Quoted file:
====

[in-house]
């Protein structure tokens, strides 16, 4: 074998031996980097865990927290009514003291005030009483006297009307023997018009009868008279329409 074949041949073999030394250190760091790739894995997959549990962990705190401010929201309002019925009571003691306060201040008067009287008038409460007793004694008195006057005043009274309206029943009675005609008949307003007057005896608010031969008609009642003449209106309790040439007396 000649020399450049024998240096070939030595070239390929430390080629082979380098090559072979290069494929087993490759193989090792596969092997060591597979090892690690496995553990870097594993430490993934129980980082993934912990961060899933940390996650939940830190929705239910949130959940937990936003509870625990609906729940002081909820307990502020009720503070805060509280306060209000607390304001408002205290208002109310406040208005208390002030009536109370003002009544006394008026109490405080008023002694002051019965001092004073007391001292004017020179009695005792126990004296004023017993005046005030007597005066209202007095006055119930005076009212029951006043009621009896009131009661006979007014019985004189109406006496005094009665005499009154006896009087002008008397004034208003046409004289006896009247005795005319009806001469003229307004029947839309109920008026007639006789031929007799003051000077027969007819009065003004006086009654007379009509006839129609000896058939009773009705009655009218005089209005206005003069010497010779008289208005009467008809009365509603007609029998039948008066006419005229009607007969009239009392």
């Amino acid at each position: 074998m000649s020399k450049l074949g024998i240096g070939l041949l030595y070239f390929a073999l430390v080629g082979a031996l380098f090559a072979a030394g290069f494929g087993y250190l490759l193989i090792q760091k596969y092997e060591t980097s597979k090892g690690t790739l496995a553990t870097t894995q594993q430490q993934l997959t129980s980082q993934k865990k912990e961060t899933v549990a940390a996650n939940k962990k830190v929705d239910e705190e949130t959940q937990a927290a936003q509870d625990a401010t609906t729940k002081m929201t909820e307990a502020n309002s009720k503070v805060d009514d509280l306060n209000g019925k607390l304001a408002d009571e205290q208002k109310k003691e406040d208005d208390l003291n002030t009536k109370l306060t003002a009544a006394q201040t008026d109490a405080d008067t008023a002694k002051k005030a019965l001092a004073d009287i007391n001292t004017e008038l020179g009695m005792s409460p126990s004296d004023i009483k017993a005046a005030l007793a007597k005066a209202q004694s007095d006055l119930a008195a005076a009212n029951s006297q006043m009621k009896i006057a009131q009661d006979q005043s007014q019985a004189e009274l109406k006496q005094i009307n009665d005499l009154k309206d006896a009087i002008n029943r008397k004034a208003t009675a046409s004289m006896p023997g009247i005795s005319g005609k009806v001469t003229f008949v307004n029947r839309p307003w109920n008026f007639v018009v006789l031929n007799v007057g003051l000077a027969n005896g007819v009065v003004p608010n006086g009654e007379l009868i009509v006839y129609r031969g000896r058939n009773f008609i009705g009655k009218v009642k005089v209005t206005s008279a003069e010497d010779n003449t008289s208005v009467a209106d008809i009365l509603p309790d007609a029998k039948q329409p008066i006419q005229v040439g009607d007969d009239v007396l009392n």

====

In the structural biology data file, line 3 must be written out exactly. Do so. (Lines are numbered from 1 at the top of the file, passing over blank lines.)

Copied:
């Amino acid at each position: 074998m000649s020399k450049l074949g024998i240096g070939l041949l030595y070239f390929a073999l430390v080629g082979a031996l380098f090559a072979a030394g290069f494929g087993y250190l490759l193989i090792q760091k596969y092997e060591t980097s597979k090892g690690t790739l496995a553990t870097t894995q594993q430490q993934l997959t129980s980082q993934k865990k912990e961060t899933v549990a940390a996650n939940k962990k830190v929705d239910e705190e949130t959940q937990a927290a936003q509870d625990a401010t609906t729940k002081m929201t909820e307990a502020n309002s009720k503070v805060d009514d509280l306060n209000g019925k607390l304001a408002d009571e205290q208002k109310k003691e406040d208005d208390l003291n002030t009536k109370l306060t003002a009544a006394q201040t008026d109490a405080d008067t008023a002694k002051k005030a019965l001092a004073d009287i007391n001292t004017e008038l020179g009695m005792s409460p126990s004296d004023i009483k017993a005046a005030l007793a007597k005066a209202q004694s007095d006055l119930a008195a005076a009212n029951s006297q006043m009621k009896i006057a009131q009661d006979q005043s007014q019985a004189e009274l109406k006496q005094i009307n009665d005499l009154k309206d006896a009087i002008n029943r008397k004034a208003t009675a046409s004289m006896p023997g009247i005795s005319g005609k009806v001469t003229f008949v307004n029947r839309p307003w109920n008026f007639v018009v006789l031929n007799v007057g003051l000077a027969n005896g007819v009065v003004p608010n006086g009654e007379l009868i009509v006839y129609r031969g000896r058939n009773f008609i009705g009655k009218v009642k005089v209005t206005s008279a003069e010497d010779n003449t008289s208005v009467a209106d008809i009365l509603p309790d007609a029998k039948q329409p008066i006419q005229v040439g009607d007969d009239v007396l009392n």